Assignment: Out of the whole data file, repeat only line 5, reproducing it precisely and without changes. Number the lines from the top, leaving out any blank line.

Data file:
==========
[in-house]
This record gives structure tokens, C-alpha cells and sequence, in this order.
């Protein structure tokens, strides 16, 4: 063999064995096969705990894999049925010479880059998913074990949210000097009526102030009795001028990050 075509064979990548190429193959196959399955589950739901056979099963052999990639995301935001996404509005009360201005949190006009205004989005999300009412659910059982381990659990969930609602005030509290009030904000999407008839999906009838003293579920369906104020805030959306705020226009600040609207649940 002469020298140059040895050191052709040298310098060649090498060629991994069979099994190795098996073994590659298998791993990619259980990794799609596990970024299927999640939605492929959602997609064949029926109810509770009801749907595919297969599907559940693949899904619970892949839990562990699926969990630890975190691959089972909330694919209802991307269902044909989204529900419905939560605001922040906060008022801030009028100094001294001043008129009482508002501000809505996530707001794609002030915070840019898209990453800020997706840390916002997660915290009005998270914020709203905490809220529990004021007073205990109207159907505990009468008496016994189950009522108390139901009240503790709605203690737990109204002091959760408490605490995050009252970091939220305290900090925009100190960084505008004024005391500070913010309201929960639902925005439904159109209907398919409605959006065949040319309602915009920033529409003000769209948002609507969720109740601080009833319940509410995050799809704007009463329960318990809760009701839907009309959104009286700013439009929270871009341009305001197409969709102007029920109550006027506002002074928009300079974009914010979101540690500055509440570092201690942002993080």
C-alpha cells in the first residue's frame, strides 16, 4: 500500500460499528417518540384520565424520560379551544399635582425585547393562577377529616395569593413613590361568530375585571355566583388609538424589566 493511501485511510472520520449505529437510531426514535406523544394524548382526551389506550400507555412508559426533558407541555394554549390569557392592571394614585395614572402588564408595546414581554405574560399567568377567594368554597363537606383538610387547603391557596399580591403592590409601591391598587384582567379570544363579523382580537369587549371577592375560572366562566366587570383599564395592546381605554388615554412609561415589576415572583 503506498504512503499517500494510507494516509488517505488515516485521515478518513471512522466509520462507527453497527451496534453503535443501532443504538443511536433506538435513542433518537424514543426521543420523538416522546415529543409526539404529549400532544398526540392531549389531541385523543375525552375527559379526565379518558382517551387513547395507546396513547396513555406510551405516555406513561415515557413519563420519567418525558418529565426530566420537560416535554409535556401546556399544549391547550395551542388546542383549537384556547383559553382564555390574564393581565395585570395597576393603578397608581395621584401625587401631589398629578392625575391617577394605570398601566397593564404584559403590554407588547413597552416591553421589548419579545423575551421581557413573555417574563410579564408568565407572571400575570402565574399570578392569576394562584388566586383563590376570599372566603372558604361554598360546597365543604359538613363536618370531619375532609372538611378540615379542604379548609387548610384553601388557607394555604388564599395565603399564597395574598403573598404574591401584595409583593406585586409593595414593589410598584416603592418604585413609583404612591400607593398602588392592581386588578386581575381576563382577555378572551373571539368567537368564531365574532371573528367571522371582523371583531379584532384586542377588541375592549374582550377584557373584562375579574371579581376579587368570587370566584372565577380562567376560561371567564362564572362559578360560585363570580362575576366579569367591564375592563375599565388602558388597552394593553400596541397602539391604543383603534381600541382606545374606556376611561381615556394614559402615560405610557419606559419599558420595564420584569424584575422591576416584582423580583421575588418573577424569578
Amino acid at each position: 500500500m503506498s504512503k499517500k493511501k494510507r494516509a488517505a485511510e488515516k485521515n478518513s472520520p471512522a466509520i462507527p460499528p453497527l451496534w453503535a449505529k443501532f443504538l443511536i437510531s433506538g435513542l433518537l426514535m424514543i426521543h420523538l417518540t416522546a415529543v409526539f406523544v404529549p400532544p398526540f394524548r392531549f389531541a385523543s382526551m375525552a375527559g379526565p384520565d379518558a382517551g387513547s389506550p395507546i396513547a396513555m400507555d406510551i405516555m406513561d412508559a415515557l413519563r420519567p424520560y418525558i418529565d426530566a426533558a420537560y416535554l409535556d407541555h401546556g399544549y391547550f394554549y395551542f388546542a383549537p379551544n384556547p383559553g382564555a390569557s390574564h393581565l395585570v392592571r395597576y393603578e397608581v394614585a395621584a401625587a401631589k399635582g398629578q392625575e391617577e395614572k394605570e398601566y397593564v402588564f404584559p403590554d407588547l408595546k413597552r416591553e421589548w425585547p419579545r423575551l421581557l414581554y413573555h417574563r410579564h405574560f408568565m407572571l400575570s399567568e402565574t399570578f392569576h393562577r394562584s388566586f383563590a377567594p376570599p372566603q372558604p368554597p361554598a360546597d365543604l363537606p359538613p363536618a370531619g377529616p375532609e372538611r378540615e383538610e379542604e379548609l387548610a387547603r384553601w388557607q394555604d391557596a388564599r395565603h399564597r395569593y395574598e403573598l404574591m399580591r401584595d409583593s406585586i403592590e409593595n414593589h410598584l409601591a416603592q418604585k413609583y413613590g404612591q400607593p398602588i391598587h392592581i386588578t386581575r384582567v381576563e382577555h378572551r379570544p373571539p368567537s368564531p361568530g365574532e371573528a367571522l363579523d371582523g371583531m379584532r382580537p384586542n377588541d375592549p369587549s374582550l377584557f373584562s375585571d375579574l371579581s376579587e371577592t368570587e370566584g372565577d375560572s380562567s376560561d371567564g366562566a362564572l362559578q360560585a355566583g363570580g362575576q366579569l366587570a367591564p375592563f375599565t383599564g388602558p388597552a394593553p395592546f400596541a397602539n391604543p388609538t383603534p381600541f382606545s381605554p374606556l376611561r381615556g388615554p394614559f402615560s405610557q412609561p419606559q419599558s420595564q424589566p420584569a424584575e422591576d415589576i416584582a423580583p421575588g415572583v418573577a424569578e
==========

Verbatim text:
Amino acid at each position: 500500500m503506498s504512503k499517500k493511501k494510507r494516509a488517505a485511510e488515516k485521515n478518513s472520520p471512522a466509520i462507527p460499528p453497527l451496534w453503535a449505529k443501532f443504538l443511536i437510531s433506538g435513542l433518537l426514535m424514543i426521543h420523538l417518540t416522546a415529543v409526539f406523544v404529549p400532544p398526540f394524548r392531549f389531541a385523543s382526551m375525552a375527559g379526565p384520565d379518558a382517551g387513547s389506550p395507546i396513547a396513555m400507555d406510551i405516555m406513561d412508559a415515557l413519563r420519567p424520560y418525558i418529565d426530566a426533558a420537560y416535554l409535556d407541555h401546556g399544549y391547550f394554549y395551542f388546542a383549537p379551544n384556547p383559553g382564555a390569557s390574564h393581565l395585570v392592571r395597576y393603578e397608581v394614585a395621584a401625587a401631589k399635582g398629578q392625575e391617577e395614572k394605570e398601566y397593564v402588564f404584559p403590554d407588547l408595546k413597552r416591553e421589548w425585547p419579545r423575551l421581557l414581554y413573555h417574563r410579564h405574560f408568565m407572571l400575570s399567568e402565574t399570578f392569576h393562577r394562584s388566586f383563590a377567594p376570599p372566603q372558604p368554597p361554598a360546597d365543604l363537606p359538613p363536618a370531619g377529616p375532609e372538611r378540615e383538610e379542604e379548609l387548610a387547603r384553601w388557607q394555604d391557596a388564599r395565603h399564597r395569593y395574598e403573598l404574591m399580591r401584595d409583593s406585586i403592590e409593595n414593589h410598584l409601591a416603592q418604585k413609583y413613590g404612591q400607593p398602588i391598587h392592581i386588578t386581575r384582567v381576563e382577555h378572551r379570544p373571539p368567537s368564531p361568530g365574532e371573528a367571522l363579523d371582523g371583531m379584532r382580537p384586542n377588541d375592549p369587549s374582550l377584557f373584562s375585571d375579574l371579581s376579587e371577592t368570587e370566584g372565577d375560572s380562567s376560561d371567564g366562566a362564572l362559578q360560585a355566583g363570580g362575576q366579569l366587570a367591564p375592563f375599565t383599564g388602558p388597552a394593553p395592546f400596541a397602539n391604543p388609538t383603534p381600541f382606545s381605554p374606556l376611561r381615556g388615554p394614559f402615560s405610557q412609561p419606559q419599558s420595564q424589566p420584569a424584575e422591576d415589576i416584582a423580583p421575588g415572583v418573577a424569578e